In my hometown there are two beach clubs: the Monmouth Beach Bathing Pavilion, the public club to which almost everyone who lives in Monmouth Beach goes to, and the Monmouth Beach Bath and Tennis Club, a private club which is populated mostly by out-of-towners, and costs approximately 300 times more per year than the public club. Built in 1924, it’s big and open, with extensive latticework, and it’s been painted over a hundred times. It’s essentially a tinder box. And so, when I was in college and a young firefighter, there were a few of us who would get paid to be there from 7pm to 5am to watch for fire. I’d do firewatch a couple nights a week, have fun with my buddies, and almost nothing ever really happened. Consequently, it was tough to remain vigilant, to keep your eyes open, to watch for problems instead of jumping off the roof into the pool.
“Watch therefore, for you know neither the day nor the hour”, was good advice then and still is. The Bible tells us to be vigilant a lot: vigilance is all over the Psalms and the parables of Jesus. Paul seemed to think Jesus was going to sneak up on him, which we can forgive because of that one time Jesus did sneak up on him on the road to Damascus. Peter famously tells us to “Be sober, be vigilant; because your adversary the devil, as a roaring lion, walketh about, seeking whom he may devour.”
And so we come to our ten maidens and their oil lamps, a parable I never really understood, because I didn’t understand ancient Mediterranean wedding customs. “In this period of Israel’s history, families practiced what is known as patrilocal marriage. The bride moved to the groom’s home which would have been located in or close to the home of his father.
“Anyone who has visited Peter’s house in Capernaum or seen reconstructions of the house plan recalls that a cluster of homes formed a complex in which Jonah and his wife and children, single and married, all lived. This included Peter, his wife and children (and mother-in-law), and his brother Andrew.
The ideal marriage partner in this culture is a first cousin, specifically, a father’s brother’s daughter. If Peter married his first cousin, then his mother-in-law was also his aunt. Middle Eastern families of antiquity and the present are close-knit units, and these wedding practices explain why.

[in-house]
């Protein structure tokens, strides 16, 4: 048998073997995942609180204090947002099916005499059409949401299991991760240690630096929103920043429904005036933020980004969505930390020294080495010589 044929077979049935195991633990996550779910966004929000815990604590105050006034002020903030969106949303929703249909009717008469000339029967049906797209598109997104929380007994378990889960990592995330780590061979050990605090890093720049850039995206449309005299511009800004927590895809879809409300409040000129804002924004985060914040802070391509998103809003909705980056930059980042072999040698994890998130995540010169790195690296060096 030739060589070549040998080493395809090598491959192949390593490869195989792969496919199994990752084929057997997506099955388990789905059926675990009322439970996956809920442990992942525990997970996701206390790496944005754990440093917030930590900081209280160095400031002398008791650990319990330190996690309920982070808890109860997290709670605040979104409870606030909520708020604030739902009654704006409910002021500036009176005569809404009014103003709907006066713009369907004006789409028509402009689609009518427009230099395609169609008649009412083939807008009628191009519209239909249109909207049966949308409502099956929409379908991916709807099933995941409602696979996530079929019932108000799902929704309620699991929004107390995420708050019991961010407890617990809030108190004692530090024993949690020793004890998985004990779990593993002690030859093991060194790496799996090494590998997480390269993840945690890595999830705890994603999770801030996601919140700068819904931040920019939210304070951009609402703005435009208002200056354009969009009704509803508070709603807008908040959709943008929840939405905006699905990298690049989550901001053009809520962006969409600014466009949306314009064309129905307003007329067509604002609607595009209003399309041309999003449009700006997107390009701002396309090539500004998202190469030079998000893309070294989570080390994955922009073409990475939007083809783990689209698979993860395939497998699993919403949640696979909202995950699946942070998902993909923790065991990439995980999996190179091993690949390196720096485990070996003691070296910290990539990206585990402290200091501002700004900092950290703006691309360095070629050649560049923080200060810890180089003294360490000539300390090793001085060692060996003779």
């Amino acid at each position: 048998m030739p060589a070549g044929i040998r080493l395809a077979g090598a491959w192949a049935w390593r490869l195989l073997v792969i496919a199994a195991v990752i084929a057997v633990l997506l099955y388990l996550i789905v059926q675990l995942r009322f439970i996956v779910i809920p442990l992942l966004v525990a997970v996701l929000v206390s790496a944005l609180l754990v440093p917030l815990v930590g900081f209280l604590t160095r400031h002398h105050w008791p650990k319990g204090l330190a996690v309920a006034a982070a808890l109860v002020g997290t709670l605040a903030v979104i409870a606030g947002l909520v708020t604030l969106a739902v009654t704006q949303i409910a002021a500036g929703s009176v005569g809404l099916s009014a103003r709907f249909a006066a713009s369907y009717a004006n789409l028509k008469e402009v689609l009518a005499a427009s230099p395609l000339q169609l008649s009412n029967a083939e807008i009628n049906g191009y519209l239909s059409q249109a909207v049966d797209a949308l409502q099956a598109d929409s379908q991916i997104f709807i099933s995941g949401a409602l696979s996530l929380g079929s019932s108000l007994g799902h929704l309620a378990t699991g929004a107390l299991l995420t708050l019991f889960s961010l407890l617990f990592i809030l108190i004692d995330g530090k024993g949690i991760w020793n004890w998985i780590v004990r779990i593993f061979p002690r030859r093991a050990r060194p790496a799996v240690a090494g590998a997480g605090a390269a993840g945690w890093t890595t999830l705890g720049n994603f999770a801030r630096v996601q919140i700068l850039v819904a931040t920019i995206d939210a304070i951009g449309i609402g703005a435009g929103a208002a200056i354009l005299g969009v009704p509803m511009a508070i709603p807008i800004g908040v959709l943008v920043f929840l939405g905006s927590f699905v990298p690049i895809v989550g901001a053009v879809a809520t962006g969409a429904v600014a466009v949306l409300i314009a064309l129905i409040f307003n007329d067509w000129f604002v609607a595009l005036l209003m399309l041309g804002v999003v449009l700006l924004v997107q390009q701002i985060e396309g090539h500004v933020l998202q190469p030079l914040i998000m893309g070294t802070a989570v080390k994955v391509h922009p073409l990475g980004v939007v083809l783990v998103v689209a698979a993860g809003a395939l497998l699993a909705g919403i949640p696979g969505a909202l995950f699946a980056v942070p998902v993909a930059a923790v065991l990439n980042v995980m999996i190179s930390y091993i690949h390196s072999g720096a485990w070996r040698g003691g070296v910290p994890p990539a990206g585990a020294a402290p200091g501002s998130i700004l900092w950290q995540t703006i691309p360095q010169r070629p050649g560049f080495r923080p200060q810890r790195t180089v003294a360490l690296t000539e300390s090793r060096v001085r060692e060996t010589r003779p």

“The marriage was arranged by the fathers under the powerful influence of the mothers; it was ratified with a contract negotiated between the mothers but signed ultimately by the patriarch. The purpose of such a marriage was to join two families. When the partners were old enough, the long marriage ceremony was celebrated. The highpoint of the ceremony occurred when the groom, accompanied by his relatives, went to the family house of the bride to transfer her to his home. It is here that the rest of the wedding ceremony and celebration took place,”1 and it is here that Jesus’ parable begins.
“It portrays ten bridesmaids, five of them foolish, five wise. The foolish ones have brought no oil reserve for their lamps, in case the first allotment runs out. The groom is late. Finally, he appears at midnight. The unprepared call out to the others, “Give us some oil.” But the provident tell the foolish to get their own. And so the chance is missed, the door barred, even as those left behind cry for opening. It is too late. The moral of the story: “Keep your eyes open, for you know not the day or the hour.”
“There’s the wisdom. We never know the hour or the day. All ten bridesmaids, recall, were asleep. The difference was that five of them were prepared. The point is not that we should calculate when destiny might arrive. It is that we should be ready for it every moment of our lives.”2
If that sounds a little motivational-poster-ish, don’t worry, it’s not. Tony Robbins will not be writing a book on the Parable of the Ten Virgins. Being prepared for the Lord is not about being your best self all the time or living your best life now, and it’s certainly not about worrying all the time if you’ve done something wrong and Jesus is going to catch you. Being prepared for the Lord is a lot more fun than any of that: it’s being about the work of the Lord. It about being in relationship with Him and with your neighbors. Watching for the Lord means looking for Him in every place and in every face, looking for ways to serve Him in every situation. Do that, and when the Lord comes, you won’t have to worry about getting locked out the party.
1John J. Pilch: http://liturgy.slu.edu/32OrdA111217/theword_cultural.html
2John Kavanaugh, SJ: http://liturgy.slu.edu/32OrdA111217/theword_embodied.html